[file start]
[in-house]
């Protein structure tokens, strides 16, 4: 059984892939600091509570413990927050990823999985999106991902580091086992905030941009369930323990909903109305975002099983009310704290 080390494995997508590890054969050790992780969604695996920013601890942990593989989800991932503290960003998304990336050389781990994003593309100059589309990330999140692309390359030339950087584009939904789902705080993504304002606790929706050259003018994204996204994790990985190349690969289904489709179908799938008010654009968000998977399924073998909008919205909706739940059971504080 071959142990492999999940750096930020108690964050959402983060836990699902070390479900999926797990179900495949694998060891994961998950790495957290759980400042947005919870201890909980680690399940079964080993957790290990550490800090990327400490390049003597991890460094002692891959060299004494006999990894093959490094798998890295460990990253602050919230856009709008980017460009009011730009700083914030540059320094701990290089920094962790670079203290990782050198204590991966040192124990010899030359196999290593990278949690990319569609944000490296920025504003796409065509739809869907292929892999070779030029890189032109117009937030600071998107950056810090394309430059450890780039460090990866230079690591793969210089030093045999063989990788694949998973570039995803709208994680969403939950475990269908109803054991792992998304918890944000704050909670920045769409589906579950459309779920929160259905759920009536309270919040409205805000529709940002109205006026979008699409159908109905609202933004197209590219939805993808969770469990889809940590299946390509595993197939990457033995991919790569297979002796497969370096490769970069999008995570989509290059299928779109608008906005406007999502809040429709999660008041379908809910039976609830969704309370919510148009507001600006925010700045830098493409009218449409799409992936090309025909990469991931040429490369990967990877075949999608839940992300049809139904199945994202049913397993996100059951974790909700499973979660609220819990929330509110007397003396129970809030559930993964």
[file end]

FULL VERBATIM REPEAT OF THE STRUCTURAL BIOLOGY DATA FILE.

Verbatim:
[in-house]
């Protein structure tokens, strides 16, 4: 059984892939600091509570413990927050990823999985999106991902580091086992905030941009369930323990909903109305975002099983009310704290 080390494995997508590890054969050790992780969604695996920013601890942990593989989800991932503290960003998304990336050389781990994003593309100059589309990330999140692309390359030339950087584009939904789902705080993504304002606790929706050259003018994204996204994790990985190349690969289904489709179908799938008010654009968000998977399924073998909008919205909706739940059971504080 071959142990492999999940750096930020108690964050959402983060836990699902070390479900999926797990179900495949694998060891994961998950790495957290759980400042947005919870201890909980680690399940079964080993957790290990550490800090990327400490390049003597991890460094002692891959060299004494006999990894093959490094798998890295460990990253602050919230856009709008980017460009009011730009700083914030540059320094701990290089920094962790670079203290990782050198204590991966040192124990010899030359196999290593990278949690990319569609944000490296920025504003796409065509739809869907292929892999070779030029890189032109117009937030600071998107950056810090394309430059450890780039460090990866230079690591793969210089030093045999063989990788694949998973570039995803709208994680969403939950475990269908109803054991792992998304918890944000704050909670920045769409589906579950459309779920929160259905759920009536309270919040409205805000529709940002109205006026979008699409159908109905609202933004197209590219939805993808969770469990889809940590299946390509595993197939990457033995991919790569297979002796497969370096490769970069999008995570989509290059299928779109608008906005406007999502809040429709999660008041379908809910039976609830969704309370919510148009507001600006925010700045830098493409009218449409799409992936090309025909990469991931040429490369990967990877075949999608839940992300049809139904199945994202049913397993996100059951974790909700499973979660609220819990929330509110007397003396129970809030559930993964």